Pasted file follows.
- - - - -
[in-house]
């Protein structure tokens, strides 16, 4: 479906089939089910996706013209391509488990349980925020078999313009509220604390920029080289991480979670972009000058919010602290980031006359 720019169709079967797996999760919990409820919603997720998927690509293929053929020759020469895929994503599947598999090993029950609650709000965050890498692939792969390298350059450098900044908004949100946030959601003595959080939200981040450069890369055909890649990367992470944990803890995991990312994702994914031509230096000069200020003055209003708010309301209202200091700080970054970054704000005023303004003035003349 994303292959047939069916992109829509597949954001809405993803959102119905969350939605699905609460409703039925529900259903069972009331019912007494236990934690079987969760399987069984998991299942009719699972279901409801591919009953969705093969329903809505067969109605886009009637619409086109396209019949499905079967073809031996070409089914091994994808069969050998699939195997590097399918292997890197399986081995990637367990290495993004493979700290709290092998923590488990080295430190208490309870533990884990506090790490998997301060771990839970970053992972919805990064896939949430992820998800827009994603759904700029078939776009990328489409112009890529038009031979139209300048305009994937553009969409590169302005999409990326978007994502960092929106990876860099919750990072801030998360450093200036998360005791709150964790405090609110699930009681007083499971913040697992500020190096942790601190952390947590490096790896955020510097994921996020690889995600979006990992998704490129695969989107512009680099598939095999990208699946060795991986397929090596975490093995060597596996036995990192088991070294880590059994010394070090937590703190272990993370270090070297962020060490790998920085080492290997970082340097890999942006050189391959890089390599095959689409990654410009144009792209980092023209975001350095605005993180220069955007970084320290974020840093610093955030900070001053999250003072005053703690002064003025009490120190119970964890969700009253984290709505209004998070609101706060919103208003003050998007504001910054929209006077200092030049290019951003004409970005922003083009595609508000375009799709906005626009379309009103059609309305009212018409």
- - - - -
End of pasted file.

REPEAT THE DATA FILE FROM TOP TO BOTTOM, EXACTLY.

[in-house]
């Protein structure tokens, strides 16, 4: 479906089939089910996706013209391509488990349980925020078999313009509220604390920029080289991480979670972009000058919010602290980031006359 720019169709079967797996999760919990409820919603997720998927690509293929053929020759020469895929994503599947598999090993029950609650709000965050890498692939792969390298350059450098900044908004949100946030959601003595959080939200981040450069890369055909890649990367992470944990803890995991990312994702994914031509230096000069200020003055209003708010309301209202200091700080970054970054704000005023303004003035003349 994303292959047939069916992109829509597949954001809405993803959102119905969350939605699905609460409703039925529900259903069972009331019912007494236990934690079987969760399987069984998991299942009719699972279901409801591919009953969705093969329903809505067969109605886009009637619409086109396209019949499905079967073809031996070409089914091994994808069969050998699939195997590097399918292997890197399986081995990637367990290495993004493979700290709290092998923590488990080295430190208490309870533990884990506090790490998997301060771990839970970053992972919805990064896939949430992820998800827009994603759904700029078939776009990328489409112009890529038009031979139209300048305009994937553009969409590169302005999409990326978007994502960092929106990876860099919750990072801030998360450093200036998360005791709150964790405090609110699930009681007083499971913040697992500020190096942790601190952390947590490096790896955020510097994921996020690889995600979006990992998704490129695969989107512009680099598939095999990208699946060795991986397929090596975490093995060597596996036995990192088991070294880590059994010394070090937590703190272990993370270090070297962020060490790998920085080492290997970082340097890999942006050189391959890089390599095959689409990654410009144009792209980092023209975001350095605005993180220069955007970084320290974020840093610093955030900070001053999250003072005053703690002064003025009490120190119970964890969700009253984290709505209004998070609101706060919103208003003050998007504001910054929209006077200092030049290019951003004409970005922003083009595609508000375009799709906005626009379309009103059609309305009212018409």